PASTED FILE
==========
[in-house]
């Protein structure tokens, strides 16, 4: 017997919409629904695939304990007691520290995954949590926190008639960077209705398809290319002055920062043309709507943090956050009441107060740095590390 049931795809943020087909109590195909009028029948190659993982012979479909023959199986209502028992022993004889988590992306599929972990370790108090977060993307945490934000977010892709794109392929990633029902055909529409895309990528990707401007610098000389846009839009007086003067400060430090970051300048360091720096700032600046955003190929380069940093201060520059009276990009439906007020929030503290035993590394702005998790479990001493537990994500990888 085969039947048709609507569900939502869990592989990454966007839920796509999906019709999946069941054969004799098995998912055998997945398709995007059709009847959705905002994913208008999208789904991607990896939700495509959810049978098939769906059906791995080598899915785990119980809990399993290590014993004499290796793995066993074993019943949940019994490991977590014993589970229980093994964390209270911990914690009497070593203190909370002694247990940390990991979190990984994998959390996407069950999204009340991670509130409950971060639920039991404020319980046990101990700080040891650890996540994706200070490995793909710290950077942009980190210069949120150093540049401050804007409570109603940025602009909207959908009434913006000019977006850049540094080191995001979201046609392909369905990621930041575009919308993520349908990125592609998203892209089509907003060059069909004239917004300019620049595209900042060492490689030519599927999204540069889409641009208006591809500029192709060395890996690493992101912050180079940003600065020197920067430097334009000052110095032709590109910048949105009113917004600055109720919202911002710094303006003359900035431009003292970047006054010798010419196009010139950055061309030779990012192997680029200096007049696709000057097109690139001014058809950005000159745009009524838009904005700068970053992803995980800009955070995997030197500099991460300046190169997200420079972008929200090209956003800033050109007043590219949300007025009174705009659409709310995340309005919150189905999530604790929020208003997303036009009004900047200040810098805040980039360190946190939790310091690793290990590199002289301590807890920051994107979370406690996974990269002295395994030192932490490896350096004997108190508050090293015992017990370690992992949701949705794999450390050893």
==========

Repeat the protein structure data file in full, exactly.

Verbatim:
[in-house]
């Protein structure tokens, strides 16, 4: 017997919409629904695939304990007691520290995954949590926190008639960077209705398809290319002055920062043309709507943090956050009441107060740095590390 049931795809943020087909109590195909009028029948190659993982012979479909023959199986209502028992022993004889988590992306599929972990370790108090977060993307945490934000977010892709794109392929990633029902055909529409895309990528990707401007610098000389846009839009007086003067400060430090970051300048360091720096700032600046955003190929380069940093201060520059009276990009439906007020929030503290035993590394702005998790479990001493537990994500990888 085969039947048709609507569900939502869990592989990454966007839920796509999906019709999946069941054969004799098995998912055998997945398709995007059709009847959705905002994913208008999208789904991607990896939700495509959810049978098939769906059906791995080598899915785990119980809990399993290590014993004499290796793995066993074993019943949940019994490991977590014993589970229980093994964390209270911990914690009497070593203190909370002694247990940390990991979190990984994998959390996407069950999204009340991670509130409950971060639920039991404020319980046990101990700080040891650890996540994706200070490995793909710290950077942009980190210069949120150093540049401050804007409570109603940025602009909207959908009434913006000019977006850049540094080191995001979201046609392909369905990621930041575009919308993520349908990125592609998203892209089509907003060059069909004239917004300019620049595209900042060492490689030519599927999204540069889409641009208006591809500029192709060395890996690493992101912050180079940003600065020197920067430097334009000052110095032709590109910048949105009113917004600055109720919202911002710094303006003359900035431009003292970047006054010798010419196009010139950055061309030779990012192997680029200096007049696709000057097109690139001014058809950005000159745009009524838009904005700068970053992803995980800009955070995997030197500099991460300046190169997200420079972008929200090209956003800033050109007043590219949300007025009174705009659409709310995340309005919150189905999530604790929020208003997303036009009004900047200040810098805040980039360190946190939790310091690793290990590199002289301590807890920051994107979370406690996974990269002295395994030192932490490896350096004997108190508050090293015992017990370690992992949701949705794999450390050893």